Selling your rental property will pay off your first mortgage and eliminate your debt. Is it a good idea in this housing market?

Aarti Swaminathan

“My main house is worth $265,000 and I have $108,000 left on my mortgage.”

Dear Market Watch,

I have a rental property worth $175,000 and have $53,000 in debt. My primary home is worth $265,000 and I have $108,000 left on my mortgage.

My question is: Do you need to sell your rental to pay off your primary and forgive your mortgage, or do you need to refinance your rent and withdraw cash to pay off your mortgage?


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dear concern,

Refinancing may not be the best course of action.

According to the Mortgage News Daily, the 30-year mortgage rate is very high at 7.3%. If you have a 15-year mortgage or variable rate mortgage, you may be able to get a lower interest rate (although not much lower than what you could have gotten a year ago). So I’m wondering if it makes sense for you.

If you’re sick of renting, selling may be your best bet.

Sell ​​the rental and you’ll get, as you say, $175,000. You can pay off your mortgage of $53,000 in rent and the $108,000 you still owe for your main residence, and get rid of your mortgage completely.

Being debt free is psychologically very liberating. Plus, after deducting fees and other expenses, he still has over $10,000 left.

A small caveat though: adjust your expectations. The housing market is somewhat depressed. Sellers are making more concessions about unloading their homes. The record number of homes sold each week has fallen to 7.9% (up from 3.7% a year ago), according to Redfin (RDFN).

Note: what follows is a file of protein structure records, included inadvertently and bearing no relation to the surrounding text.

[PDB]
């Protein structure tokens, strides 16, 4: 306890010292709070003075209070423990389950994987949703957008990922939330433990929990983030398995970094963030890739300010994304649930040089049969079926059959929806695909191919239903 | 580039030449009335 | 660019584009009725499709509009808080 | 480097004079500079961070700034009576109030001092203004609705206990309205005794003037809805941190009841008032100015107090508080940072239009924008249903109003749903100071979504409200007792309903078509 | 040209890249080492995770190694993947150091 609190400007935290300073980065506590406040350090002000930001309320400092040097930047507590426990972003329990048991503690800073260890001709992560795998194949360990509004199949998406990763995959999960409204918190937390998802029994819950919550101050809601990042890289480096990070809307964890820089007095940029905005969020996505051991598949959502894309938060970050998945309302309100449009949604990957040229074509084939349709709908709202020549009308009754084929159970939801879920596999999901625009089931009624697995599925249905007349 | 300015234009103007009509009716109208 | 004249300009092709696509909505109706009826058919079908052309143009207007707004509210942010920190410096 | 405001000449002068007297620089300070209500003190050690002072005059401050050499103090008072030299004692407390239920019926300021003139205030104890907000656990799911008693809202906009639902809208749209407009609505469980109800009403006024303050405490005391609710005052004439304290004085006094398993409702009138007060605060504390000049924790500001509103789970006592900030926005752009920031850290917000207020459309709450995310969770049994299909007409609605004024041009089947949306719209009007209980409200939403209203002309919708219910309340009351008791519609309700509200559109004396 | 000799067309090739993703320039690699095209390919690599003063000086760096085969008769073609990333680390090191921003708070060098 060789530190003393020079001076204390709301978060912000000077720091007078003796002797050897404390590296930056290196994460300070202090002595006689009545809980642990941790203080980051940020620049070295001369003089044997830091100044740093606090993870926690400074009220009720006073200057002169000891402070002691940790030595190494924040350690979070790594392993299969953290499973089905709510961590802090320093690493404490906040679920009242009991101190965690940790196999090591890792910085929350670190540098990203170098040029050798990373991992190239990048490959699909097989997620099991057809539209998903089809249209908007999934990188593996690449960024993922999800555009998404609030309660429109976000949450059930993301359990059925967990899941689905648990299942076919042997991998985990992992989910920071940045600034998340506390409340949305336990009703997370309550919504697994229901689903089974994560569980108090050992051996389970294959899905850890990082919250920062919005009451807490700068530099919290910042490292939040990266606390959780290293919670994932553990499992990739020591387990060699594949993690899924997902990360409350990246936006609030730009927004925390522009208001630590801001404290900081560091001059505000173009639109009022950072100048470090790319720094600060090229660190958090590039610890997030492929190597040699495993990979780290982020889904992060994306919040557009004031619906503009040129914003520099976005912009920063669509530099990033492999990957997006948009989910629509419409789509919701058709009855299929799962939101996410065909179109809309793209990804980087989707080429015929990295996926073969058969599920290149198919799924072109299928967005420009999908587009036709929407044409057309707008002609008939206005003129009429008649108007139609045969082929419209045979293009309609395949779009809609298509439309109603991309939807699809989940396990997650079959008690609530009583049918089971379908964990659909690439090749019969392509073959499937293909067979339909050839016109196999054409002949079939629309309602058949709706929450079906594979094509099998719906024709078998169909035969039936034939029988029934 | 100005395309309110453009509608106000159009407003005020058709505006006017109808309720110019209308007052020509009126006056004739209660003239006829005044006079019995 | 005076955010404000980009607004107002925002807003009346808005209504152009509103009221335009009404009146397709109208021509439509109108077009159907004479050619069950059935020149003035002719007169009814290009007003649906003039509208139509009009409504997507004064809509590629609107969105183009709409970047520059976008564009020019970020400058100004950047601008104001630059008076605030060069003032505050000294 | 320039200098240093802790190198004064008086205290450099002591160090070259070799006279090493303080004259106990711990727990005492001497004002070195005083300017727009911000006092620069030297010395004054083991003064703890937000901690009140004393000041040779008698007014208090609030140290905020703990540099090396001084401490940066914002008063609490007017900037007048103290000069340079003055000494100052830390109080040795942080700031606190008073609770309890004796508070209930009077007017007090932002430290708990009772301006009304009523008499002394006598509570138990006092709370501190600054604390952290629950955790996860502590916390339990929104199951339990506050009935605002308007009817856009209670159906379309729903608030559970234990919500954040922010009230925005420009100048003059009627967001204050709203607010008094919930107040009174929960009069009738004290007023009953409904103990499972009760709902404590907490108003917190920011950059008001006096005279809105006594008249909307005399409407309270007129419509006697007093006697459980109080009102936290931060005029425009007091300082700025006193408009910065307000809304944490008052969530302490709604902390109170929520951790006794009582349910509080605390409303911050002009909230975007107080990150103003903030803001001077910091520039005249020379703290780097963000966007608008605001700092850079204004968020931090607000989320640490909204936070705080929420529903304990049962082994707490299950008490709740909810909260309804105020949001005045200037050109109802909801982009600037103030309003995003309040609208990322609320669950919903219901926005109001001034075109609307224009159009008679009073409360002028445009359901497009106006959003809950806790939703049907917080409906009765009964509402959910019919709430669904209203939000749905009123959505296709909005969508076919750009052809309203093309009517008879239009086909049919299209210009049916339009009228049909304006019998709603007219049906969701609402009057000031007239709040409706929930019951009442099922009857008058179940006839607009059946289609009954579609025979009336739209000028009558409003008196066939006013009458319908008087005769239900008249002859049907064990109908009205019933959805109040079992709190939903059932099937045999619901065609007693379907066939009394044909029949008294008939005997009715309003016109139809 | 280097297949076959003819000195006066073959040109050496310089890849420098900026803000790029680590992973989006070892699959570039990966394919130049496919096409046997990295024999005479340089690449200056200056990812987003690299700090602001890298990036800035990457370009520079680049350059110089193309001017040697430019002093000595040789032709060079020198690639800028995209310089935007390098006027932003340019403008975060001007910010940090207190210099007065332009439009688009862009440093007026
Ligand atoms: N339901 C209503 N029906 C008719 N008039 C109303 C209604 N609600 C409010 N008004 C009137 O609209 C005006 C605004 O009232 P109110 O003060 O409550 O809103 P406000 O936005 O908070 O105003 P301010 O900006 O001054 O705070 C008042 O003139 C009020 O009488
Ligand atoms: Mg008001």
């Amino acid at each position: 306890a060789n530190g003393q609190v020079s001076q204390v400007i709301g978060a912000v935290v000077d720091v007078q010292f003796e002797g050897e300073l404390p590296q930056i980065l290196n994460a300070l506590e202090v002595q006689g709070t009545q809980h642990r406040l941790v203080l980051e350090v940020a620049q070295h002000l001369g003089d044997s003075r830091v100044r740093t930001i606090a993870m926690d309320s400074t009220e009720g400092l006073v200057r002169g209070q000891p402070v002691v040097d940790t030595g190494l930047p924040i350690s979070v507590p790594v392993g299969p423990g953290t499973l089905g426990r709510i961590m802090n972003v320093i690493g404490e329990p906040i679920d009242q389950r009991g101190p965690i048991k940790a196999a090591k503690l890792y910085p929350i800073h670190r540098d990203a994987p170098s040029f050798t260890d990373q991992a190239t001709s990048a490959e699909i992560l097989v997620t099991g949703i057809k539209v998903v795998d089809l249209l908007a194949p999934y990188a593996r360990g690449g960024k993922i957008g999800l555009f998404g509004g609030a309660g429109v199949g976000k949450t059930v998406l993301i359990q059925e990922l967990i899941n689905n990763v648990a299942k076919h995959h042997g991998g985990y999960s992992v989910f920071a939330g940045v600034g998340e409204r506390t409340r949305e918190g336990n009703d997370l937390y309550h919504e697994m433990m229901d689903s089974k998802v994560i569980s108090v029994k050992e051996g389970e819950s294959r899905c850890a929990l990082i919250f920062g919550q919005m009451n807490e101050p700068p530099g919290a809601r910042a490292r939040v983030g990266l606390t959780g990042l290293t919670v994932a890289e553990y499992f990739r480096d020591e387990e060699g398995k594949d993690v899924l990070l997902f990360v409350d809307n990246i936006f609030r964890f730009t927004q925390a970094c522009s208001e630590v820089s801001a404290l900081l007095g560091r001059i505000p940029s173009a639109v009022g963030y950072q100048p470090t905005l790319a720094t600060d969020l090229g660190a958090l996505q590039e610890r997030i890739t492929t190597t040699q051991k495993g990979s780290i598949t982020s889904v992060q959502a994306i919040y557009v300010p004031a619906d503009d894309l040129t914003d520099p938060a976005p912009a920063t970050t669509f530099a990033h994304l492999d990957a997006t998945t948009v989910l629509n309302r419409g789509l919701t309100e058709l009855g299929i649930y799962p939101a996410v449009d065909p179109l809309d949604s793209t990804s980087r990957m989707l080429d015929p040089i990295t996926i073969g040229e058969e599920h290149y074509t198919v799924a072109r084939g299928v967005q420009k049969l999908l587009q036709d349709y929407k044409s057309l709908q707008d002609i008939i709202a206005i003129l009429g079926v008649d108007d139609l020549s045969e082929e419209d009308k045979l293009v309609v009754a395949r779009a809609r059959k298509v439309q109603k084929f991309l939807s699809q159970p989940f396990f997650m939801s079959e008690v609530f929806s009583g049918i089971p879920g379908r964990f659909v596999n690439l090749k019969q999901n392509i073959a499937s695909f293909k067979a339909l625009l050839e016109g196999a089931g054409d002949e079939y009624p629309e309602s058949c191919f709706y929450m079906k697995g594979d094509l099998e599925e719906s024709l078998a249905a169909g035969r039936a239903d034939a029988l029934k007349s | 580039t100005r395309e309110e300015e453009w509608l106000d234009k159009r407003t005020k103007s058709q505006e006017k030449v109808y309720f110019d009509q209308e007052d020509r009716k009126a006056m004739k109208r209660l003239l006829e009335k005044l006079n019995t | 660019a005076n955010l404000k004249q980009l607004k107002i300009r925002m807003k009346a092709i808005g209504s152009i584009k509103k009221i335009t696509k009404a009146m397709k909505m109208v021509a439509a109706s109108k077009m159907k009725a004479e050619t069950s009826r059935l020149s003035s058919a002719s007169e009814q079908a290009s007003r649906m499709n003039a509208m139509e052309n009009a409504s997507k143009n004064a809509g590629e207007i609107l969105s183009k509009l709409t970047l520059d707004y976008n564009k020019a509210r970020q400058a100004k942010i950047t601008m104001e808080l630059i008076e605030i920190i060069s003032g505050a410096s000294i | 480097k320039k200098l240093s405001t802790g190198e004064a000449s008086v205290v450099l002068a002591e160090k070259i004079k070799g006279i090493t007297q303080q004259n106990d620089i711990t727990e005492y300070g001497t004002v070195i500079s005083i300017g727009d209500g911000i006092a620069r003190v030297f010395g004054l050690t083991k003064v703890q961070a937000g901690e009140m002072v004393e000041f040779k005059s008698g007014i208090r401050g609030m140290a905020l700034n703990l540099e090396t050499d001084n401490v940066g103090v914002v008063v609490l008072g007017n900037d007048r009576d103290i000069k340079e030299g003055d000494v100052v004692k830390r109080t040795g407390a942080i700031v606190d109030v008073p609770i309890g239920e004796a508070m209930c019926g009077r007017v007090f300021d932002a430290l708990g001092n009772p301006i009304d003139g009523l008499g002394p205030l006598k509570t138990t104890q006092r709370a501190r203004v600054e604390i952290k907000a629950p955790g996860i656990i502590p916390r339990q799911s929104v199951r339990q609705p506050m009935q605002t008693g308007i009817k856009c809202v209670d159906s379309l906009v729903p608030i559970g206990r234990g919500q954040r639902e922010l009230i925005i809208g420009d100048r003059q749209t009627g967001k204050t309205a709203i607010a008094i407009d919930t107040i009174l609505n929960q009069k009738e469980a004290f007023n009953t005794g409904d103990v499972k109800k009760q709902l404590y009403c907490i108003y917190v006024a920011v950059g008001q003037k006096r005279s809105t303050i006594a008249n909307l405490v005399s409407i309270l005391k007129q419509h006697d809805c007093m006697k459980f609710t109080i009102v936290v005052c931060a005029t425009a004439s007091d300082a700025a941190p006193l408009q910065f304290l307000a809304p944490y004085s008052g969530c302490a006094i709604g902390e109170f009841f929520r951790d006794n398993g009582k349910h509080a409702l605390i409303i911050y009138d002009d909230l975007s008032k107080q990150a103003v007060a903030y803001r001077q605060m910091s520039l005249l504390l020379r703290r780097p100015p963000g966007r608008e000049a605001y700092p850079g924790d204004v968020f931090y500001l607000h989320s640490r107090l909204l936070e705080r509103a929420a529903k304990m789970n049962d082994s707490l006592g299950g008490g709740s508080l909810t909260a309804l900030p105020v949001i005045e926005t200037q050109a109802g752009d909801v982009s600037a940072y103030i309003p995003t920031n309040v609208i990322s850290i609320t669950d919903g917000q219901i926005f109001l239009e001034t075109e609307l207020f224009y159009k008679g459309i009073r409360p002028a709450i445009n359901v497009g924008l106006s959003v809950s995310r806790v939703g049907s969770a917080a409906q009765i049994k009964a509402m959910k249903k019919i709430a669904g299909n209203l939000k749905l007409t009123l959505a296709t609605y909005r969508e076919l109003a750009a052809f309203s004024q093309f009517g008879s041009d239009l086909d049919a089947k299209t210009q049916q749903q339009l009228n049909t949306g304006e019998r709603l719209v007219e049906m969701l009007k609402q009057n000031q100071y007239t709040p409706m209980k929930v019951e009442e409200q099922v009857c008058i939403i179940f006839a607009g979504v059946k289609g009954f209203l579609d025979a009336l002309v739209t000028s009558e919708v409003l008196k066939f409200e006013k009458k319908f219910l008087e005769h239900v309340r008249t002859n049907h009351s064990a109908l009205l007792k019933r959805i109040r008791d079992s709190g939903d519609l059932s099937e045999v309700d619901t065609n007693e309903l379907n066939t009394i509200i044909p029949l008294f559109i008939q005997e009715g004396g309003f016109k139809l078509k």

This includes making markdowns or offering to help buyers lower mortgage rates. If you think your home will sell at his 2020 or 2021 level and you receive multiple offers, you may need to consult your realtor and re-evaluate. But I’m not 100% sure your his $175,000 valuation reflects that.

Renting is currently difficult. Rents continue to fall and the market is expected to cool further into winter, according to Apartment List. Short-term rentals are also currently struggling, as my colleague Levi Sumagaysay reported in his October. Airbnb hosts say bookings have plummeted and they’re now turning to long-term rentals.

So if you find that your monthly costs are rising and you can’t raise your rent to cover your expenses, your profit will shrink. That is, sell. Being a landlord is hard work. Plus, being debt free gives you that kind of financial freedom. If you think you can get a good price, sell the rental.

Make sure you are 100% sure. Once sold, there is no going back.

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-Arti Swaminathan


(Closed) Dow Jones Newswire

11-05-22 1036ET

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